Halle Berry at Museum of the Moving Image for “Things We Lost in the Fire”
A few blocks away from the NYFF hubbub, the Museum of the Moving Image and Variety showed the latest in their New York Screening series with Danish director Suzanne Bier‘s English-language debut, “Things We Lost in the Fire,” starring Halle Berry as a recent widow and Benicio Del Toro as her late husband’s best friend, a recovering heroin addict. The screening was followed by a Q&A with Berry, moderated by MoMI head curator David Schwartz.
The audience couldn’t help but snicker at a few of the scenes meant to be poignant (would a man really have such an horrific withdrawal after relapsing on heroin for less than 48 hours?), but this did not stop them from giving an enthusiastic standing ovation to the luminous Berry, who really is as gorgeous in person as they suggest.
Despite her Oscar pedigree, Berry said she had to fight for this particular role, saying that “there’s so few good roles written for women every year, and there are many actresses who covet each role… [this role] wasn’t written for a woman of color, and often times, when the description doesn’t say ‘a black woman,’ I’m not thought of.” Despite this, Berry was delighted by what her eventual casting said about the state of film. “When we can make a movie like [this] and have it be an interracial family and have it not be mentioned in any way, that says to me that we’re changing.”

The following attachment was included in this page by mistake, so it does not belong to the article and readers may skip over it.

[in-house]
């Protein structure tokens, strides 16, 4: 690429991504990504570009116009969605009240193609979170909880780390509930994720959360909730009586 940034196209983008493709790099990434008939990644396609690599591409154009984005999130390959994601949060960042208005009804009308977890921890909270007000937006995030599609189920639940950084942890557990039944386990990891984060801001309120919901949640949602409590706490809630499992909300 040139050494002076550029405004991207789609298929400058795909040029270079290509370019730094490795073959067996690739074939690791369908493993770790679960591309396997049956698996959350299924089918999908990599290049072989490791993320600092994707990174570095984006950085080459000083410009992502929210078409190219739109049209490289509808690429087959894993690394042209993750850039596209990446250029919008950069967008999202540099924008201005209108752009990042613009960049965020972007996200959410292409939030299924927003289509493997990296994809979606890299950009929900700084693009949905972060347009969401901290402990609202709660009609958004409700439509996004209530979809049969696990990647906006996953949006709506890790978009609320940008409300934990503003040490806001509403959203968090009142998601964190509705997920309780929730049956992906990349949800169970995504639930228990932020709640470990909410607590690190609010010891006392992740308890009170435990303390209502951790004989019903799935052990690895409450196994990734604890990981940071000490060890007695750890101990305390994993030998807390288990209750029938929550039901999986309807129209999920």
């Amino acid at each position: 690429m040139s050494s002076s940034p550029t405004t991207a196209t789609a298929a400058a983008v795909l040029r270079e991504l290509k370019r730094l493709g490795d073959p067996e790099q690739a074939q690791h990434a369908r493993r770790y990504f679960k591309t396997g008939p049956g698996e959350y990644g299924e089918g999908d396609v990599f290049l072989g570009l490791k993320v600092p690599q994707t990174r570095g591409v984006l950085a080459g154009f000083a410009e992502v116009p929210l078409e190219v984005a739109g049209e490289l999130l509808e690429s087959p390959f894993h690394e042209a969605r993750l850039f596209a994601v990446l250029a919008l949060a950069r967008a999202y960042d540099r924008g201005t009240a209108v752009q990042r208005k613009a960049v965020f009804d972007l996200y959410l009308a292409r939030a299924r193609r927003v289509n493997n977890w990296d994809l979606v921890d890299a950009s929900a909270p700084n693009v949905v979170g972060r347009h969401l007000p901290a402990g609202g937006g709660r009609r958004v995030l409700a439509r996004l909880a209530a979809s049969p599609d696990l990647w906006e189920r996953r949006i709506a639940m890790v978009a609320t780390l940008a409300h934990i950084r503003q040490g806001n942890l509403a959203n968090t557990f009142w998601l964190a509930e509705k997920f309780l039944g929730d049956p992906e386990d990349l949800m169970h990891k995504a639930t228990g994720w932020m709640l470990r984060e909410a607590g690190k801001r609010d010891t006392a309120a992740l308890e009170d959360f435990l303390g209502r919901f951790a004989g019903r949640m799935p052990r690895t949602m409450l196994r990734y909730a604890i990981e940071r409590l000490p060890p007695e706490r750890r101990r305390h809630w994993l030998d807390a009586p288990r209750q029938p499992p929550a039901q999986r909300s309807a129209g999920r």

Berry said she was aided in her performance by Bier’s filmmaking decisions, holdovers from her time as a Dogme filmmaker. “Our DP had to light the set 360 degrees–at any moment, anybody could move anywhere. There were no marks we had to hit, we didn’t have to look a certain way for the light, and so we were completely free from those thoughts.”
“I choose movies that allow me to express whatever I most want to express in my personal life, I’m drawn to that material. In this case, I realized that I really wanted to be a mother,” said Berry, who recently revealed that she is several months pregnant. “Every single thought on my mind was ‘motherhood, motherhood, it’s got to manifest itself in my life, I can’t miss this.'” The film is being released on October 26.